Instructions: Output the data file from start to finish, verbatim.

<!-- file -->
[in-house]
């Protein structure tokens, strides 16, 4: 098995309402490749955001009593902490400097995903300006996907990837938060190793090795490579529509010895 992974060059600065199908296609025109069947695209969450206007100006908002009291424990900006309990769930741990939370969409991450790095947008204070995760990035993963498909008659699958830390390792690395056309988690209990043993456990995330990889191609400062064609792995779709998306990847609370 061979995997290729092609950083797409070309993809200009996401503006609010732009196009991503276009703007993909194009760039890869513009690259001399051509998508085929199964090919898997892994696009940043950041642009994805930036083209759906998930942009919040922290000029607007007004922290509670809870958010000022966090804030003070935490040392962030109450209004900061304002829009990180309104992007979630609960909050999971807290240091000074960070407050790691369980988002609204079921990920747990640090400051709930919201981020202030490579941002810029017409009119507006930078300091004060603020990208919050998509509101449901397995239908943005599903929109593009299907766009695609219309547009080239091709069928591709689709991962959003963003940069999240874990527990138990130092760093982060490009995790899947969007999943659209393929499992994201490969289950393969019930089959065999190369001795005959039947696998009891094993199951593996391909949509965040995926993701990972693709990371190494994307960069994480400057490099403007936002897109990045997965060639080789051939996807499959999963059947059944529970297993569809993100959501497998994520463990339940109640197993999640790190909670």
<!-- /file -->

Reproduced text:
[in-house]
């Protein structure tokens, strides 16, 4: 098995309402490749955001009593902490400097995903300006996907990837938060190793090795490579529509010895 992974060059600065199908296609025109069947695209969450206007100006908002009291424990900006309990769930741990939370969409991450790095947008204070995760990035993963498909008659699958830390390792690395056309988690209990043993456990995330990889191609400062064609792995779709998306990847609370 061979995997290729092609950083797409070309993809200009996401503006609010732009196009991503276009703007993909194009760039890869513009690259001399051509998508085929199964090919898997892994696009940043950041642009994805930036083209759906998930942009919040922290000029607007007004922290509670809870958010000022966090804030003070935490040392962030109450209004900061304002829009990180309104992007979630609960909050999971807290240091000074960070407050790691369980988002609204079921990920747990640090400051709930919201981020202030490579941002810029017409009119507006930078300091004060603020990208919050998509509101449901397995239908943005599903929109593009299907766009695609219309547009080239091709069928591709689709991962959003963003940069999240874990527990138990130092760093982060490009995790899947969007999943659209393929499992994201490969289950393969019930089959065999190369001795005959039947696998009891094993199951593996391909949509965040995926993701990972693709990371190494994307960069994480400057490099403007936002897109990045997965060639080789051939996807499959999963059947059944529970297993569809993100959501497998994520463990339940109640197993999640790190909670």